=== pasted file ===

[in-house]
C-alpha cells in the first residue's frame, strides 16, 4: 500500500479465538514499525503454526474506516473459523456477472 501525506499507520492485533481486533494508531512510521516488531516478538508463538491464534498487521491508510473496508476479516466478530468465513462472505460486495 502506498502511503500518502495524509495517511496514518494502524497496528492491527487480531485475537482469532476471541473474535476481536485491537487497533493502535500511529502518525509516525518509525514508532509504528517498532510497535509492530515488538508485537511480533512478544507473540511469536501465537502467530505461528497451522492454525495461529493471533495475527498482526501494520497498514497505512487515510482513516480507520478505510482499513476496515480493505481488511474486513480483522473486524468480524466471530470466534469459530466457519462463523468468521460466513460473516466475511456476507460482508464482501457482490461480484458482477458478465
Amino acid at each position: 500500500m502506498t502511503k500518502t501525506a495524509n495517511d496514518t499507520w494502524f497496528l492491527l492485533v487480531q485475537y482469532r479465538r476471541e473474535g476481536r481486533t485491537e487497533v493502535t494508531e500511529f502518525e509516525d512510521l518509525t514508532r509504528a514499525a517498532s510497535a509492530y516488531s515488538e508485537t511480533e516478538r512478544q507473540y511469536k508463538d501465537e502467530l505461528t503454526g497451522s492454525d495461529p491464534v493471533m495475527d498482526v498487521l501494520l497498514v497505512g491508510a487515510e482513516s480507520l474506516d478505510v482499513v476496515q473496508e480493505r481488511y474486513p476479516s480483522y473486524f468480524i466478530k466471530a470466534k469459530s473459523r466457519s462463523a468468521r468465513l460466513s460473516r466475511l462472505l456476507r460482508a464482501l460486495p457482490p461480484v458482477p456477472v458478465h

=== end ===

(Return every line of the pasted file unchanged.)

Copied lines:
[in-house]
C-alpha cells in the first residue's frame, strides 16, 4: 500500500479465538514499525503454526474506516473459523456477472 501525506499507520492485533481486533494508531512510521516488531516478538508463538491464534498487521491508510473496508476479516466478530468465513462472505460486495 502506498502511503500518502495524509495517511496514518494502524497496528492491527487480531485475537482469532476471541473474535476481536485491537487497533493502535500511529502518525509516525518509525514508532509504528517498532510497535509492530515488538508485537511480533512478544507473540511469536501465537502467530505461528497451522492454525495461529493471533495475527498482526501494520497498514497505512487515510482513516480507520478505510482499513476496515480493505481488511474486513480483522473486524468480524466471530470466534469459530466457519462463523468468521460466513460473516466475511456476507460482508464482501457482490461480484458482477458478465
Amino acid at each position: 500500500m502506498t502511503k500518502t501525506a495524509n495517511d496514518t499507520w494502524f497496528l492491527l492485533v487480531q485475537y482469532r479465538r476471541e473474535g476481536r481486533t485491537e487497533v493502535t494508531e500511529f502518525e509516525d512510521l518509525t514508532r509504528a514499525a517498532s510497535a509492530y516488531s515488538e508485537t511480533e516478538r512478544q507473540y511469536k508463538d501465537e502467530l505461528t503454526g497451522s492454525d495461529p491464534v493471533m495475527d498482526v498487521l501494520l497498514v497505512g491508510a487515510e482513516s480507520l474506516d478505510v482499513v476496515q473496508e480493505r481488511y474486513p476479516s480483522y473486524f468480524i466478530k466471530a470466534k469459530s473459523r466457519s462463523a468468521r468465513l460466513s460473516r466475511l462472505l456476507r460482508a464482501l460486495p457482490p461480484v458482477p456477472v458478465h